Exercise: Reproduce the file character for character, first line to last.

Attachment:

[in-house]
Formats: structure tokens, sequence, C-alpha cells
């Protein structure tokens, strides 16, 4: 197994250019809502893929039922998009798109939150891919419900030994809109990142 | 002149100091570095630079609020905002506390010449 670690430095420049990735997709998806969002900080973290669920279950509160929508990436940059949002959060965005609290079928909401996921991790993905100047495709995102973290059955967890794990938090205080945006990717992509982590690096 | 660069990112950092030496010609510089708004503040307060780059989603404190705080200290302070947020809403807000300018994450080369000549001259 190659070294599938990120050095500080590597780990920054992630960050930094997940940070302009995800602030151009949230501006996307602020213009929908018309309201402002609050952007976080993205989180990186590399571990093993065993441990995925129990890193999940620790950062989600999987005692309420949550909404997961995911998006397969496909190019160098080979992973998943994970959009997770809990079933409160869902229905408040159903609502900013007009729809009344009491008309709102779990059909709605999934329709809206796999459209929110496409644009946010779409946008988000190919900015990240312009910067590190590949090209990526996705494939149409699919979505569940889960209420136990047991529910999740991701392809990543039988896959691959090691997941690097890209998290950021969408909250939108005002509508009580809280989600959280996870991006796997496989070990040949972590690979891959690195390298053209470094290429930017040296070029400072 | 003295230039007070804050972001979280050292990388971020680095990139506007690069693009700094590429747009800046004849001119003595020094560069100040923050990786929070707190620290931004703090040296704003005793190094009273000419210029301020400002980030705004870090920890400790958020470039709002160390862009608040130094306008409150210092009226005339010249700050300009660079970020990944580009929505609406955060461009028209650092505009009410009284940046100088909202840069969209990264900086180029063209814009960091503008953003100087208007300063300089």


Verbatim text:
[in-house]
Formats: structure tokens, sequence, C-alpha cells
């Protein structure tokens, strides 16, 4: 197994250019809502893929039922998009798109939150891919419900030994809109990142 | 002149100091570095630079609020905002506390010449 670690430095420049990735997709998806969002900080973290669920279950509160929508990436940059949002959060965005609290079928909401996921991790993905100047495709995102973290059955967890794990938090205080945006990717992509982590690096 | 660069990112950092030496010609510089708004503040307060780059989603404190705080200290302070947020809403807000300018994450080369000549001259 190659070294599938990120050095500080590597780990920054992630960050930094997940940070302009995800602030151009949230501006996307602020213009929908018309309201402002609050952007976080993205989180990186590399571990093993065993441990995925129990890193999940620790950062989600999987005692309420949550909404997961995911998006397969496909190019160098080979992973998943994970959009997770809990079933409160869902229905408040159903609502900013007009729809009344009491008309709102779990059909709605999934329709809206796999459209929110496409644009946010779409946008988000190919900015990240312009910067590190590949090209990526996705494939149409699919979505569940889960209420136990047991529910999740991701392809990543039988896959691959090691997941690097890209998290950021969408909250939108005002509508009580809280989600959280996870991006796997496989070990040949972590690979891959690195390298053209470094290429930017040296070029400072 | 003295230039007070804050972001979280050292990388971020680095990139506007690069693009700094590429747009800046004849001119003595020094560069100040923050990786929070707190620290931004703090040296704003005793190094009273000419210029301020400002980030705004870090920890400790958020470039709002160390862009608040130094306008409150210092009226005339010249700050300009660079970020990944580009929505609406955060461009028209650092505009009410009284940046100088909202840069969209990264900086180029063209814009960091503008953003100087208007300063300089």